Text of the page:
To cheer myself up I went to the line of shops for a soft drink and peanuts, and was shown yet more fabulous lion and leopard photos. I began to suspect that they had bought them, even more so after the afternoon foray into the park. There were no lions anywhere.

The next morning's safari was along a more enjoyable route and we saw plenty of different deer, such as sambar and nilgai, a couple of mongooses, and a raucous selection of monkeys. The arid beauty of the landscape was softened by the early morning light, and the air felt clean and velvety. But there was still no sign of lions.

"They are probably hiding in the forest," said the guide. "Unfortunately, that road is closed. It was washed away by the rains. Don't worry. I am sure we will find lions this afternoon," he said confidently. I wasn't so sure.

After lunch I went to the tiny station to see the steam train arrive - which it did eventually, but only after I'd had a cup of tea, watched the birds, refilled my water bottle from the drinking fountain and studied a group of monkeys. It was hard to imagine them ever becoming extinct. The train chuffed in, several hours late, like a relic from the Industrial Revolution and belching black smoke like a bad mood.

The afternoon safari was better than the morning one. We drove out to a large man-made lake where there were crocodiles and a watchtower with views of the lake and the forest. At a waterhole we saw chital deer come to drink, and yet another mongoose. But by closing time, we still hadn't seen any lions. Did they even exist?

We drove slowly in the fading light towards the park exit, gloomy about yet another failure. And then I saw it, a flash of long curving tail. For a split second I thought it was attached to a monkey, but suddenly I realised it was a leopard. No, not one leopard, but two. I could hardly breathe and pointed in stunned silence as we stopped to watch. The two of them leapt effortlessly on to a high stone wall, part of the boundary between the park itself and the buffer zone. They stood there looking at us for several minutes, quite unafraid, and then vanished over the other side.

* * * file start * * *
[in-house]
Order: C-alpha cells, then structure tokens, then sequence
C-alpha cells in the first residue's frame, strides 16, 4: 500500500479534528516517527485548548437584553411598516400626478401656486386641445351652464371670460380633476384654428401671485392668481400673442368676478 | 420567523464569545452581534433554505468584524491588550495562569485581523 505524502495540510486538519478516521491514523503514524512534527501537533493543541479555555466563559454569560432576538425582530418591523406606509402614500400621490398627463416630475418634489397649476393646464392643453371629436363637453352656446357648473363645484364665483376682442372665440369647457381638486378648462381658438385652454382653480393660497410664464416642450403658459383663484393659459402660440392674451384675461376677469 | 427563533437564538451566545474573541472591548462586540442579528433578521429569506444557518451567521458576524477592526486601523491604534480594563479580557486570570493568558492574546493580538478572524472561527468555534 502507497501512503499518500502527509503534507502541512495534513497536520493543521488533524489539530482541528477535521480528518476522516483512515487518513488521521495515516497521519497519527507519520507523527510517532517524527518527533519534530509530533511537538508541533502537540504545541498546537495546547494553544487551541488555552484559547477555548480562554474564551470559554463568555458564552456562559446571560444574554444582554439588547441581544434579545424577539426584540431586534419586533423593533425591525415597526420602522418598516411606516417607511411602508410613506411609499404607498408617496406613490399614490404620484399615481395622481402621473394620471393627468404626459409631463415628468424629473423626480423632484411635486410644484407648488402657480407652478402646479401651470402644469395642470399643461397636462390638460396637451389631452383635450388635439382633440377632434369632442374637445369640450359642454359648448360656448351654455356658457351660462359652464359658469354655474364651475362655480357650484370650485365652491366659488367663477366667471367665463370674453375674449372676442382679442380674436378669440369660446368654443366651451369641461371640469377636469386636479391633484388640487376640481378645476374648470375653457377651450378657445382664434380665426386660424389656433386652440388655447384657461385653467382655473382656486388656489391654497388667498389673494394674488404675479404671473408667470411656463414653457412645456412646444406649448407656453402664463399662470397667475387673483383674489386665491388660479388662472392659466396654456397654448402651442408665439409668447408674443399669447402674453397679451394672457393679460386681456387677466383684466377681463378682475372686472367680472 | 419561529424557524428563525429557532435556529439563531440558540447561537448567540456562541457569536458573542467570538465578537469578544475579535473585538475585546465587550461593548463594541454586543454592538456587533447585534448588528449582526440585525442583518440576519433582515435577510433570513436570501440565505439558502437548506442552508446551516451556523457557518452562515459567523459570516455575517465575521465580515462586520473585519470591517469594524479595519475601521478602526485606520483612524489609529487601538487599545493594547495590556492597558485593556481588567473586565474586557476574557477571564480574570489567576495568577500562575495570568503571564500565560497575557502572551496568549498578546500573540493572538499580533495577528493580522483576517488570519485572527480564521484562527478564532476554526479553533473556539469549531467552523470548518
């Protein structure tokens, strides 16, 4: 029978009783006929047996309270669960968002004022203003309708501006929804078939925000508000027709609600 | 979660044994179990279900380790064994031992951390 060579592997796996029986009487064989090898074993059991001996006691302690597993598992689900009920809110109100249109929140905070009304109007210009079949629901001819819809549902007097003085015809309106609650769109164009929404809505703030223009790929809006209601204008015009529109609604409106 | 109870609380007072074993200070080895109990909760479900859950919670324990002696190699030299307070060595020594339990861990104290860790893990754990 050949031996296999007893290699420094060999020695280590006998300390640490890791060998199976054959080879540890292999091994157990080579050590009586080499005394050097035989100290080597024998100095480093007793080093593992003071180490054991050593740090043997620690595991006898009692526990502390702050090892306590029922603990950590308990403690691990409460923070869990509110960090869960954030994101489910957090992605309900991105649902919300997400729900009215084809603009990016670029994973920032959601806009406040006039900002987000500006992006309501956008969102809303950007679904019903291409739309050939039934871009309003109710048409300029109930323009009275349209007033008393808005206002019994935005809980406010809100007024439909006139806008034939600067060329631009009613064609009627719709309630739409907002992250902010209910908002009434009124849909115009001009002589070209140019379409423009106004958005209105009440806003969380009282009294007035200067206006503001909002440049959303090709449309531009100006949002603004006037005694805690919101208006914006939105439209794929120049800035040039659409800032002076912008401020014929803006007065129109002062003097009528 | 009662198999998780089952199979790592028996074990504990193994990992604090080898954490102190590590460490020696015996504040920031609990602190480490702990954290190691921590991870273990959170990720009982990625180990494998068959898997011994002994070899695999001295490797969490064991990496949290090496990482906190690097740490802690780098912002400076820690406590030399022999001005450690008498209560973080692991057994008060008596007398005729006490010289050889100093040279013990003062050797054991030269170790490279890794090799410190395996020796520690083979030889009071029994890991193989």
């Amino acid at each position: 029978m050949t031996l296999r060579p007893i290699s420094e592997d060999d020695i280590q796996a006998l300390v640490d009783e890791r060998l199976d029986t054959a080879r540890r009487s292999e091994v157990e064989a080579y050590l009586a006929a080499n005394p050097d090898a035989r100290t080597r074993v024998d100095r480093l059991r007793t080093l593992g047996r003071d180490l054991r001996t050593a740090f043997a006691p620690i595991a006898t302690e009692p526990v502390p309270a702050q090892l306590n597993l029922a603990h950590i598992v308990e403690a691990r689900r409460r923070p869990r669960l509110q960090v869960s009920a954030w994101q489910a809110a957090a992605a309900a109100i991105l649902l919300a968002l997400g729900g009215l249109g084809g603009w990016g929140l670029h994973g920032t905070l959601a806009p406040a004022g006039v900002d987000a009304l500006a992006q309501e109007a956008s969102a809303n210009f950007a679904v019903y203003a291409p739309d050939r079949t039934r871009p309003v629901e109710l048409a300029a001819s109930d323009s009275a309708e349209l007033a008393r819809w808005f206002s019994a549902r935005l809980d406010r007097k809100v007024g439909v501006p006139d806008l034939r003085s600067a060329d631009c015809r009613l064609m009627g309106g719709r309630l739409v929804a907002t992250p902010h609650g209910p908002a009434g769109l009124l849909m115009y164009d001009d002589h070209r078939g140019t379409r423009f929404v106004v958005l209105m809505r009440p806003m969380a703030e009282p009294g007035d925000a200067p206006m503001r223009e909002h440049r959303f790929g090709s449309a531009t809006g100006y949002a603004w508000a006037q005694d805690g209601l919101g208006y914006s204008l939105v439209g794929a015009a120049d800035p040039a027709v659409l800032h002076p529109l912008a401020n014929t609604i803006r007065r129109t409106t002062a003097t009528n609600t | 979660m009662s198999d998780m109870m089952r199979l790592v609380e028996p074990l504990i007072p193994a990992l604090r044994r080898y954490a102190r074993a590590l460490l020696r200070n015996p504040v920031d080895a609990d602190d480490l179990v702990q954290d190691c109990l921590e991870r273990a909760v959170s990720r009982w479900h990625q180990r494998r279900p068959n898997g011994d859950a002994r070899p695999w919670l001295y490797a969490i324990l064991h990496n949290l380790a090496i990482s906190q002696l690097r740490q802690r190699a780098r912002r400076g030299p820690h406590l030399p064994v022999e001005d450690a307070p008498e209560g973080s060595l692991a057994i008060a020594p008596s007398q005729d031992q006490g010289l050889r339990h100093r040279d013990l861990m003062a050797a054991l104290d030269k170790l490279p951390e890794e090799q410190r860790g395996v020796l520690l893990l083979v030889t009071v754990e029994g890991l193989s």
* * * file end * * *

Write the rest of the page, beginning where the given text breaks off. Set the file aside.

To calm our nerves, we stopped off for a soothing cold drink at a village where they process sugar cane by crushing out the juice and boiling it in concrete vats until it thickens to a golden jaggery, like treacle in consistency. The driver gave me a sprig of orange flowers and told me I should marry him.

"This is my village," he said proudly. "If you stayed here, you could become a lady guide and see lions and leopards all the time!" Another thought struck him. "You speak English. You would get very good tips." I turned him down as gently as possible.

Back at the hotel, the receptionist said they had a school party arriving tomorrow and my room would be needed. So the next morning I checked out and caught the bus for the next town. I'd looked for lions and seen leopards. Next time, I thought, I'd better search for leopards instead.

Comments